David Bokovoy sent the follow as a comment. So it doesn’t get lost in the background, I’ve decided to post it here. For clarity, I’ve put David’s new comments in red, the original question someone asked David in green, and David’s previous response to the original question in blue. My comments are in black.
Since I don’t feel comfortable engaging in these types of personal exchanges, this will be my only post. The blog has been deleted. I’m posting the exchange so that your readers can see the full quote. It was written in response to a person with a friend wondering if she could stay committed to her religion (which I later learned happened to be Mormonism) since she has begun to doubt the historicity of her scriptures.
Here was the question:
“A very good friend posed it to me, very sincerely, just yesterday. If we demythologize and dehistoricize all of the supposedly historical characters in the Bible–the ones who are supposed to show us how God has interacted with human beings throughout history–than what ultimate value does the book have for us spiritually? Isn’t the whole point of the Old Testament (and all of the rest of the scriptures) to show us how an actual God interacts with actual people in actual history?”
No matter which religious faith we’re discussing, I feel strongly that believers should make room on the pew, so to speak, for fellow worshippers who may see history, revelation, or even the nature of scriptural texts differently than we do. I believe we should be able to offer help to those who are questioning find possible alternative paradigms they might adopt in an effort to retain faith. We should be able to do so free from misrepresentation and personal attacks.
With that preface, here was the response i gave with the introduction and conclusion your post omitted. It frames the discussion as offering one possible paradigm that could help someone in that situtation. I was not advocating adopting any specific view…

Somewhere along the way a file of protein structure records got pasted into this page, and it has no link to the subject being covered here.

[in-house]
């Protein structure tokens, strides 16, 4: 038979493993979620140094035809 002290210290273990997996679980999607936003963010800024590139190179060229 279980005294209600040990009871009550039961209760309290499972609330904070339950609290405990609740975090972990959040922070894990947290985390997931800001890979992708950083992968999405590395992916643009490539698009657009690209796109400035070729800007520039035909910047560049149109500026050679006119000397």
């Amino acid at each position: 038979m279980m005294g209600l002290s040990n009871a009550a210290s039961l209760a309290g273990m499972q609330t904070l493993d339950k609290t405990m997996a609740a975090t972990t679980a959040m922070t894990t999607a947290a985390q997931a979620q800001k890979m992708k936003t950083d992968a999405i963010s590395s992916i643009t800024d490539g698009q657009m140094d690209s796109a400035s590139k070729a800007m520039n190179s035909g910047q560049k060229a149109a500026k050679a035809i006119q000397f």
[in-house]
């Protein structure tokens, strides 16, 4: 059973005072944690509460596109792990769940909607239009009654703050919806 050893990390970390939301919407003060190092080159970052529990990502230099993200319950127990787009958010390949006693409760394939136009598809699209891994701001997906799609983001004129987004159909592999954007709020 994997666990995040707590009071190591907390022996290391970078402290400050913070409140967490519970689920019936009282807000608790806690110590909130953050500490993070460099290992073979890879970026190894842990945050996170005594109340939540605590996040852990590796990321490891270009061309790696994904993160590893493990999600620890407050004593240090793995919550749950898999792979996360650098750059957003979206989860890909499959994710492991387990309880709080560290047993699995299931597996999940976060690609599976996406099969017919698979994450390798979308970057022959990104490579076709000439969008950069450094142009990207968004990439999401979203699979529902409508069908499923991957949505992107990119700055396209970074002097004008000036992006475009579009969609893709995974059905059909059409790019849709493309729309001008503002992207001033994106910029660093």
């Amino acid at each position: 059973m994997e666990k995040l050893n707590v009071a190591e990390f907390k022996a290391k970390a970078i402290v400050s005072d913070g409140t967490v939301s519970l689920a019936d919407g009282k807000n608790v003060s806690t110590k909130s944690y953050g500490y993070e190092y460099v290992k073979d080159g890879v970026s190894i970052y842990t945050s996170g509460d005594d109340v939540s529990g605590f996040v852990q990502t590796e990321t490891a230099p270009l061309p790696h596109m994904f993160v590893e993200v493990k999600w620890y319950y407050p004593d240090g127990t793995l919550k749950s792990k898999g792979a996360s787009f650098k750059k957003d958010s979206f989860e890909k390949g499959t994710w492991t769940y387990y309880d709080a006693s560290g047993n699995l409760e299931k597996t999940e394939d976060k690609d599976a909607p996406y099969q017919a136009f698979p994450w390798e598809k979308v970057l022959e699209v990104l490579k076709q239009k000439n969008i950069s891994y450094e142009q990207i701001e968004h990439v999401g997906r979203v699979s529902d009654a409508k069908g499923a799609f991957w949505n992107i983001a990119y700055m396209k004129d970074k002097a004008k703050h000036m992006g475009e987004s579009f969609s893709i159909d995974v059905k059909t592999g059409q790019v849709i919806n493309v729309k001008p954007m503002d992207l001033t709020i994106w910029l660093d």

Thanks, XXXXX, I’m grateful for the extremely thoughtful comment. I wish I had a good answer. I suppose one possible response to your friend’s question would be this:
Rather than approach a scriptural text as a record of the way God has literally interacted with a human being, one might read the record as a tool that assists readers to feel connected to divinity by considering what other people (meaning the text’s original author) have felt about God(s) and his/their efforts to connect with humanity.
Read this way, a sacred text might serve as a springboard for spiritual self-reliance, so that the way deity is depicted as interacting with a person (either historical or fictitious) is not nearly as relevant as the way in which that account helps its reader experience her own personal connection with the divine. That connection could in fact be the exact opposite from what the actual text presents, so that even a false understanding of divinity could actually lead a reader to greater light and knowledge.
At least that’s one possible approach.
A couple of comments.
1- David didn’t answer the question of whether the original answer in blue represents his own view. Instead he states: “I was not advocating adopting any specific view.”
2- I am perfectly happy with “mak[ing] room on the pew, so to speak, for fellow worshippers who may see history, revelation, or even the nature of scriptural texts differently than we do” as David suggests. I don’t understand why this should preclude debating ideas, and examining the logical and inevitable consequences of such ideas.
3- He also tacitly accuses me of “misrepresentation and personal attacks.” First, I really don’t understand why publicly debating ideas and discussing their implications represents a “personal attack.” Secondly, I don’t understand how I have “misrepresented him.” I believe the quotation in blue represents David’s personal view. He has not denied this. He instead simply says that he is “not advocating adopting any specific view.” Those are two entirely different things. If the section in blue above does not represent David’s views, all he has to do is say so, and the problem of my supposed “misrepresentation” is solved. I’m still waiting.